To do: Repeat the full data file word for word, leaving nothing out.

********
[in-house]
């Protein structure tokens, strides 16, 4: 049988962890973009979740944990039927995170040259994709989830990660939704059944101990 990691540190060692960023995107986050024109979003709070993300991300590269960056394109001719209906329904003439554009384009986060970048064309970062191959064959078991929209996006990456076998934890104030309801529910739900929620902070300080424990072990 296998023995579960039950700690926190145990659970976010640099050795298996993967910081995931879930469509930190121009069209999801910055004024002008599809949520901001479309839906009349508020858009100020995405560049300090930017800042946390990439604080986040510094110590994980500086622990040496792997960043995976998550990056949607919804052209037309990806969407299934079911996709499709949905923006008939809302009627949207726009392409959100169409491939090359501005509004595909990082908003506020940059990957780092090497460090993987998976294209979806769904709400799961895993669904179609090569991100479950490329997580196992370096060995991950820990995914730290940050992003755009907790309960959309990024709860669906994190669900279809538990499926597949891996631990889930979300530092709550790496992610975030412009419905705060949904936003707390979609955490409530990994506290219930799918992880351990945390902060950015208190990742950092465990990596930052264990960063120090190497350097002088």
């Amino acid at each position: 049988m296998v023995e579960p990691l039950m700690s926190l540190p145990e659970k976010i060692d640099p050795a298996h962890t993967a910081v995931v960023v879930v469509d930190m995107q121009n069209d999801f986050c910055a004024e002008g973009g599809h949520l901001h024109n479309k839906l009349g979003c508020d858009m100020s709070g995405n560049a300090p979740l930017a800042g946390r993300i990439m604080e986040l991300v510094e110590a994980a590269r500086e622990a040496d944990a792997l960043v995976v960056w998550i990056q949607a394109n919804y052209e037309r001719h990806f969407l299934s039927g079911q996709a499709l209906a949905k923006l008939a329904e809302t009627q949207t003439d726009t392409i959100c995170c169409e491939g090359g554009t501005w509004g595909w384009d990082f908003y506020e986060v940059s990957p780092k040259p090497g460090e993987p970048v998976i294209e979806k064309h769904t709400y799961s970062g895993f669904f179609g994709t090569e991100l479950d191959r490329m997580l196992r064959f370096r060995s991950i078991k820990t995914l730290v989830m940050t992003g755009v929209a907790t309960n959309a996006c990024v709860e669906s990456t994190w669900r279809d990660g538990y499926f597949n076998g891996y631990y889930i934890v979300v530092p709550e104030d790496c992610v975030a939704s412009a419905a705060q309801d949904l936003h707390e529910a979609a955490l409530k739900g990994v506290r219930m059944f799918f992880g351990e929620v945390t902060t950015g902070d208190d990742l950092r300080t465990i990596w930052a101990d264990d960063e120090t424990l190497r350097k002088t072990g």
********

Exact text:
[in-house]
């Protein structure tokens, strides 16, 4: 049988962890973009979740944990039927995170040259994709989830990660939704059944101990 990691540190060692960023995107986050024109979003709070993300991300590269960056394109001719209906329904003439554009384009986060970048064309970062191959064959078991929209996006990456076998934890104030309801529910739900929620902070300080424990072990 296998023995579960039950700690926190145990659970976010640099050795298996993967910081995931879930469509930190121009069209999801910055004024002008599809949520901001479309839906009349508020858009100020995405560049300090930017800042946390990439604080986040510094110590994980500086622990040496792997960043995976998550990056949607919804052209037309990806969407299934079911996709499709949905923006008939809302009627949207726009392409959100169409491939090359501005509004595909990082908003506020940059990957780092090497460090993987998976294209979806769904709400799961895993669904179609090569991100479950490329997580196992370096060995991950820990995914730290940050992003755009907790309960959309990024709860669906994190669900279809538990499926597949891996631990889930979300530092709550790496992610975030412009419905705060949904936003707390979609955490409530990994506290219930799918992880351990945390902060950015208190990742950092465990990596930052264990960063120090190497350097002088």
């Amino acid at each position: 049988m296998v023995e579960p990691l039950m700690s926190l540190p145990e659970k976010i060692d640099p050795a298996h962890t993967a910081v995931v960023v879930v469509d930190m995107q121009n069209d999801f986050c910055a004024e002008g973009g599809h949520l901001h024109n479309k839906l009349g979003c508020d858009m100020s709070g995405n560049a300090p979740l930017a800042g946390r993300i990439m604080e986040l991300v510094e110590a994980a590269r500086e622990a040496d944990a792997l960043v995976v960056w998550i990056q949607a394109n919804y052209e037309r001719h990806f969407l299934s039927g079911q996709a499709l209906a949905k923006l008939a329904e809302t009627q949207t003439d726009t392409i959100c995170c169409e491939g090359g554009t501005w509004g595909w384009d990082f908003y506020e986060v940059s990957p780092k040259p090497g460090e993987p970048v998976i294209e979806k064309h769904t709400y799961s970062g895993f669904f179609g994709t090569e991100l479950d191959r490329m997580l196992r064959f370096r060995s991950i078991k820990t995914l730290v989830m940050t992003g755009v929209a907790t309960n959309a996006c990024v709860e669906s990456t994190w669900r279809d990660g538990y499926f597949n076998g891996y631990y889930i934890v979300v530092p709550e104030d790496c992610v975030a939704s412009a419905a705060q309801d949904l936003h707390e529910a979609a955490l409530k739900g990994v506290r219930m059944f799918f992880g351990e929620v945390t902060t950015g902070d208190d990742l950092r300080t465990i990596w930052a101990d264990d960063e120090t424990l190497r350097k002088t072990g």